Educational Requirements and Duties of a Veterinary Technician

A love of animals is the primary prerequisite to work in a veterinarian’s office. A veterinary technician must acquire a two year associate’s degree and achieve a passing grade on the National Veterinary Technician exam. Additionally, the various states have different exam requirements that must also be passed before credentials are issued. However, a veterinary assistant can obtain employment in a veterinarian’s office without such credentials. Therefore, it is possible for almost anyone who loves animals to find a way to work with them regardless of his or her background.

The duties of a veterinary technicians can vary, but usually include tasks such as performing routine lab tests, drawing blood from injured or sick animals, and collecting, skin and urine samples. Technicians may also be called upon to administer blood products, drugs or fluids as prescribed by the veterinarian on duty. They also maintain inventory and medical records. A vast array of administrative tasks are also completed by most veterinary assistants.

The American Veterinary Medical Assoc. must approve the schools that offer an education in the field of veterinary science. One can also enroll in online classes to prepare for employment in this field. However, it is important to understand that there are additional requirements such as clinical experience that must be satisfied before one is qualified to begin seeking employment. Clinical requirements can be fulfilled by employment at an animal hospital or through working as a volunteer at an animal shelter. In addition, videotapes must be submitted to the school which show the student’s interaction with animals before a degree is bestowed. The curriculum for students attending traditional classes also includes clinical experience.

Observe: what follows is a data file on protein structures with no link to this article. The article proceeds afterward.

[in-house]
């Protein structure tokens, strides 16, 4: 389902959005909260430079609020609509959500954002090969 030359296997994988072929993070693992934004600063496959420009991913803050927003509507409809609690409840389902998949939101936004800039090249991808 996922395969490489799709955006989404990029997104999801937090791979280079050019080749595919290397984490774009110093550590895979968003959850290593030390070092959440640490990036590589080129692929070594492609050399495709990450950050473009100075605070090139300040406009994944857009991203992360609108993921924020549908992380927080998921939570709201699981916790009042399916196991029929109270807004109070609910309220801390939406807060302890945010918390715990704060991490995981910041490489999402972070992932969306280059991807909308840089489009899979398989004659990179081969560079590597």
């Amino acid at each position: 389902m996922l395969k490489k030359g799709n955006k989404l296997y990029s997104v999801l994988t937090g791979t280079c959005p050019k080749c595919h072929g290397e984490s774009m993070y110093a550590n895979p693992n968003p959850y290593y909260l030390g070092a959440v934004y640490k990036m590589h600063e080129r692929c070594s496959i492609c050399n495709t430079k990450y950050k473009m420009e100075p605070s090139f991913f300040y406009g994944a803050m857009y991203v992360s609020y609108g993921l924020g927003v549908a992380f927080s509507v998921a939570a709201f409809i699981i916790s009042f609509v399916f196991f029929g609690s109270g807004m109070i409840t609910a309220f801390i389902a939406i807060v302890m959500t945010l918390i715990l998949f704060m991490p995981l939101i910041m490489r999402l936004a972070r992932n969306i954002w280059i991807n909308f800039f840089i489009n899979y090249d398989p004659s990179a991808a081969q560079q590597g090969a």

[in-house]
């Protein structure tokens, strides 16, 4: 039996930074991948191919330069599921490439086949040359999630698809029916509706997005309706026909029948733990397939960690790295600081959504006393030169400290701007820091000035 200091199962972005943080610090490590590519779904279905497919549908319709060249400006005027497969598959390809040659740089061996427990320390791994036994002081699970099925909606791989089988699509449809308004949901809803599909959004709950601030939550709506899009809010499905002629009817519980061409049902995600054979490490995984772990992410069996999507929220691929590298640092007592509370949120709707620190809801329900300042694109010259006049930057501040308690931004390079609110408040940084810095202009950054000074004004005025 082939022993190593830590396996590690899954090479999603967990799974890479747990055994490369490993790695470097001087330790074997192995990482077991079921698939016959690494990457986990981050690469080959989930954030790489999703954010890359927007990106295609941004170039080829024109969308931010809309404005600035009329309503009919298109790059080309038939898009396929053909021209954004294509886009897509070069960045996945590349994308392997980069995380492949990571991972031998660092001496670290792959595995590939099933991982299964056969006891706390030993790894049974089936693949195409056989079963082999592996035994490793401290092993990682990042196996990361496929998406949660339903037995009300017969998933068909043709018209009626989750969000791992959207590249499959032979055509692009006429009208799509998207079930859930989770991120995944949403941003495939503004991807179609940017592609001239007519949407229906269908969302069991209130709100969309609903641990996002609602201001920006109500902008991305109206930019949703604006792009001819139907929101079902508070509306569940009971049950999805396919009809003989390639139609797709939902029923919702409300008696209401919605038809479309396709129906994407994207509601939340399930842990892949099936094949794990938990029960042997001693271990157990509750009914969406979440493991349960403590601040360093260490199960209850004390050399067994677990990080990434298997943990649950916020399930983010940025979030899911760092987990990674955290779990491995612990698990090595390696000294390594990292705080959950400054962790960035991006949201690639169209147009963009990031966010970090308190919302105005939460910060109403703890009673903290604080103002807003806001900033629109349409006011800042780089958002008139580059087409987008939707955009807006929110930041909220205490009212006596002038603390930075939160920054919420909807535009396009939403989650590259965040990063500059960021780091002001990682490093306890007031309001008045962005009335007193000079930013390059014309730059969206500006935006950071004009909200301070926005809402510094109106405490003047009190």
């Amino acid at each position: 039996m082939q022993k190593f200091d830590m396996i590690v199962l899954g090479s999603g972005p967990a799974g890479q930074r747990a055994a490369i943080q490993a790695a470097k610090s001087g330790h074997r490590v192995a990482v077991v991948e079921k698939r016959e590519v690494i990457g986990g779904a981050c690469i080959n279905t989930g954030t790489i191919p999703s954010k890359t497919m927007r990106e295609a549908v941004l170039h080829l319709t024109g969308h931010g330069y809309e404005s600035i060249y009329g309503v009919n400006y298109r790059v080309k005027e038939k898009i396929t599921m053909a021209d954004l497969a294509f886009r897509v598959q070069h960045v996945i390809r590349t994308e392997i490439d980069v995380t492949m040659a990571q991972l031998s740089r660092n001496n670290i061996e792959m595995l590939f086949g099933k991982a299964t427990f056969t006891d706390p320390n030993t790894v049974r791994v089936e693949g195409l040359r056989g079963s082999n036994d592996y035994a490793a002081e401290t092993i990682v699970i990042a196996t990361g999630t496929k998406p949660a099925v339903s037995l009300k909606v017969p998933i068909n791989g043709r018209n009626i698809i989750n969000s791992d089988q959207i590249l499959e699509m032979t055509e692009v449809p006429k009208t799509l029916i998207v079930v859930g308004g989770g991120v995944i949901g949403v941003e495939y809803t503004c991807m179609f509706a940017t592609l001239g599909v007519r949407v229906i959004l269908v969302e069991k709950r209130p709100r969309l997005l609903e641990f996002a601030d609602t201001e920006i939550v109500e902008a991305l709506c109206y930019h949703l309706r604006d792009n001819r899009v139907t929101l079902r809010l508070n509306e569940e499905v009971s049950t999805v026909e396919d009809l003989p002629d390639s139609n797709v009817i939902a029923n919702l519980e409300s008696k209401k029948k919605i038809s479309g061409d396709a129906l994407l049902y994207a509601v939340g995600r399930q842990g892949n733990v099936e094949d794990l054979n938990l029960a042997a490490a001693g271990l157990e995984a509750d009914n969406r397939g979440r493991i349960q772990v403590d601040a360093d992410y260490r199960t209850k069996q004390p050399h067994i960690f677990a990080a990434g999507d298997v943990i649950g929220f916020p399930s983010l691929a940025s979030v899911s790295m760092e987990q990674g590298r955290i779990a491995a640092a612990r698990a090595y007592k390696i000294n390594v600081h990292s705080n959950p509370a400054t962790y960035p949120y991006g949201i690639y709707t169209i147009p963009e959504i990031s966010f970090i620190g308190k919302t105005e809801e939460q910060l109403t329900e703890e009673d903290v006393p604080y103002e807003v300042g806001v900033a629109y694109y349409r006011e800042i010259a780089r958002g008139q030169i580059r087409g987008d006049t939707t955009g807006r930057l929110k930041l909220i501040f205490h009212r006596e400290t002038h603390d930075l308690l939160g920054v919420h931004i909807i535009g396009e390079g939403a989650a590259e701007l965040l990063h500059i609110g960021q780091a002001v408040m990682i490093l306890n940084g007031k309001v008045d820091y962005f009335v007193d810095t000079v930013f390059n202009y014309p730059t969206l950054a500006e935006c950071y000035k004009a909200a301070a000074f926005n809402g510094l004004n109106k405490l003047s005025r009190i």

Special certification is available for technicians who have demonstrated the appropriate skills. These include nutrition, surgery, equine nursing, neurology, oncology, internal medicine, cardiology, dentistry, critical and emergency care and anesthesiology. These can be divided even further into sub-specialties such as production animals, exotic animals, canine and feline. While veterinary assistants are not required to by law to prove a formal education, there is a Veterinary Assistant program that has been approved by the AVMA for those who successfully complete their educational in this field. Large practices may demand this type of certification for their workers; however, this will vary from practice to practice.

Veterinary technicians also assist the veterinarian with physical examinations and surgical procedures. They perform tasks such as taking the animal’s temperature, pulse, and respiration rate. They dress wounds, apply splints, flush ears and perform catheterizations. Their duties may also include provide numerous dental services. Both associates and technicians must be comfortable working with a variety of animals and regard the animal’s physical well-being as a basic right.